Special Called Budget and Rate Workshop Minutes – Wednesday, April 4, 2018

For your consideration, please read the minutes from the Special Called Budget and Rate Workshop that was held on Wednesday, April 4, 2018.

Budget Workshop Minutes 4-4-18 with Attachments

To read the minutes, please open or download the pdf from the link above, or you may see more below.

Brunswick-Glynn County Joint Water and Sewer Commission

1703 Gloucester Street, Brunswick, GA 31520

Wednesday, April 4, 2018 at 1:00 PM 

SPECIAL CALLED BUDGET AND RATE WORKSHOP MINUTES

PRESENT:                             

Donald M. Elliott, Chairman

Michael Browning, Vice-Chairman

Clifford Adams, Commissioner

Cornell L. Harvey, Commissioner

Steve Copeland, Commissioner

Tripp Stephens, Commissioner

Ben Turnipseed, Commissioner 

ALSO PRESENT:                 

Jimmy Junkin, Executive Director

Charlie Dorminy, Legal Counsel

Andrew Burroughs, Deputy Executive Director

Todd Kline, Director of Engineering                                    

Pam Crosby, Director of Procurement

John D. Donaghy, Director of Finance

Jay Sellers, Director of Administration

Kirk Young, Superintendent

Mark Ryals, Superintendent

Donnie Bankston, Superintendent

Derrick Simmons, Superintendent

Mark Hopkins, Superintendent

Tony Hairston, Raftelis Financial Consultants, Inc.

Joe Williams, Raftelis Financial Consultants, Inc.

Courtney Rogers, Davenport & Company

Doug Gebhardt, Davenport & Company

Chairman Elliott called the workshop to order at 1:05 PM.

Commissioner Turnipseed led the Invocation, and Chairman Elliot led the Pledge of Allegiance.

Chairman Elliott began the workshop by expressing his thanks to the staff for their hard work in preparing the budget draft.  He also thanked Commissioner Turnipseed and Commissioner Copeland for their work in reviewing the staff budget documents and noted appreciation for the interest everyone has shown in preparing the budget.  Chairman Elliott added that the review of the R & R budget may be delayed for another workshop due to the amount of information within that budget and the need for close review.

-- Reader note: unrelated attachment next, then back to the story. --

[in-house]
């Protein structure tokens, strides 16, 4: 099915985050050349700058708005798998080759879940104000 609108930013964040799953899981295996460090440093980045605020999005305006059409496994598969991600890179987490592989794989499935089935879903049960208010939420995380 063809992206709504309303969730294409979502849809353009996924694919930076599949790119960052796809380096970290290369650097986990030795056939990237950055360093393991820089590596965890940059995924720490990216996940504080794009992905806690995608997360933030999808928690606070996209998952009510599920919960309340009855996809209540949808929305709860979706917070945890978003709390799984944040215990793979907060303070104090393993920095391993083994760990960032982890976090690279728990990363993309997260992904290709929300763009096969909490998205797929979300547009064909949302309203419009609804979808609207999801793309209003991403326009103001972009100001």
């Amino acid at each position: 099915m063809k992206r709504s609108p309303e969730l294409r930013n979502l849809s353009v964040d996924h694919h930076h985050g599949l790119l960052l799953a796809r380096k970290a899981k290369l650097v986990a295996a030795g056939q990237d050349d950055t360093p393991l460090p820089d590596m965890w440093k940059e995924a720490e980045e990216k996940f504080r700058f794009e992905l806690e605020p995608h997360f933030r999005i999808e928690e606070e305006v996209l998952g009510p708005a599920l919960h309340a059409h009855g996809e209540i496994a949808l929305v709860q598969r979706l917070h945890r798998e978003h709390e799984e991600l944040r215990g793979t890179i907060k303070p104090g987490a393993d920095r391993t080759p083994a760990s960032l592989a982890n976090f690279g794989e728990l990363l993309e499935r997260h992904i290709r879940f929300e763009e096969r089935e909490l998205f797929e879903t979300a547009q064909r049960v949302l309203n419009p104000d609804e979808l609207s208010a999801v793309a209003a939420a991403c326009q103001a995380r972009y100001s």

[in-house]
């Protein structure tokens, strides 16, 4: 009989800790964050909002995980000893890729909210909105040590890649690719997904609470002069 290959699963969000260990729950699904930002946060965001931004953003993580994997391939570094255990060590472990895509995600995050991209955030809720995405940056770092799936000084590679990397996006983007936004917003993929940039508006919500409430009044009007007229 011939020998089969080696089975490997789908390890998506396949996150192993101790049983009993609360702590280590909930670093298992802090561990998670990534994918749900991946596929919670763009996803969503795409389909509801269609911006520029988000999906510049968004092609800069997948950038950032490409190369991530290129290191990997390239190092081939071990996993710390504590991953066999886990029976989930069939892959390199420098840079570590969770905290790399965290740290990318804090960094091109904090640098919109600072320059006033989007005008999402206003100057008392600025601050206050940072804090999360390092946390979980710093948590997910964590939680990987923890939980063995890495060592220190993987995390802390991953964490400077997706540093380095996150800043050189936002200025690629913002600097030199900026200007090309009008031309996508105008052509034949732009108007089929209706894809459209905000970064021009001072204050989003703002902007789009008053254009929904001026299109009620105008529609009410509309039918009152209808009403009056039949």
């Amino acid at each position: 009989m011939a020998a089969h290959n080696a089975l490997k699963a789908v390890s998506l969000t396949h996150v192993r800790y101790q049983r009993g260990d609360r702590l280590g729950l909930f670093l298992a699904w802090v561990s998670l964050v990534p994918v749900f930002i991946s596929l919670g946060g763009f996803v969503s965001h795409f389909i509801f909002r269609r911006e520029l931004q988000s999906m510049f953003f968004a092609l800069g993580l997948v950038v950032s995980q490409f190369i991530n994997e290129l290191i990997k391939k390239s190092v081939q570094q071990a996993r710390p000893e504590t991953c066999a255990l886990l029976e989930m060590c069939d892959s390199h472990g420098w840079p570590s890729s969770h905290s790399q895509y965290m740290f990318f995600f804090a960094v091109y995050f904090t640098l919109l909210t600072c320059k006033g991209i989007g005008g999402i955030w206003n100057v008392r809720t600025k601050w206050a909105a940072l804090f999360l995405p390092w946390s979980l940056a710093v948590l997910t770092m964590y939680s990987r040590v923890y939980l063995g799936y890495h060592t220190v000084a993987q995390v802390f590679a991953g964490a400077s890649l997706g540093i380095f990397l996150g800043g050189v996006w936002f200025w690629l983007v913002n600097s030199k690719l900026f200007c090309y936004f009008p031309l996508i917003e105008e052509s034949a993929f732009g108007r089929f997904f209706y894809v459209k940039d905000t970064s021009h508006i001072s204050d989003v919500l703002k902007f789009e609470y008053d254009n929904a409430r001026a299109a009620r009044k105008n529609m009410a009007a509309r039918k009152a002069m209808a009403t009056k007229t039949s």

1. FY2019 Budget Workshop Introduction Presentation – J. Junkin

Mr. Junkin presented the Budget Workshop Introduction to the Commissioners. He detailed some of the background information as to the efforts and process that senior staff and division heads went through in preparing the new draft of the FY 2019 Budget.  He provided that the key budget objective was to hold total increases in expenditures to 3%, and staff was able to achieve a lower increase of only 1.99%.  Mr. Junkin commented that the revenue budget was to increase at 3% overall, largely due to an anticipated revenue source having not materialized as it was previously budgeted for.  He noted that the key rate structure objectives addressed during this process were affordability, equity and revenue stabilization; and he added that Raftelis would later be presenting an alternative rate structure which was developed that meets these objectives while providing other benefits.  He then mentioned that in a regional water and sewer rate comparison, the Raftelis data indicates that JWSC remains among the lowest rates in this region, and also noted the primary causes of the water and sewer cost variations. Mr. Junkin listed various issues impacting the staff’s budgeting process in their attempt to reduce operating costs and increase capital reserves.  He provided a summary of the proposed operating and maintenance expenses budget for the major divisions, which included the 2018 actual budget, the proposed 2019 budget, the $ of increase or decrease, and the % of increase or decrease for each division.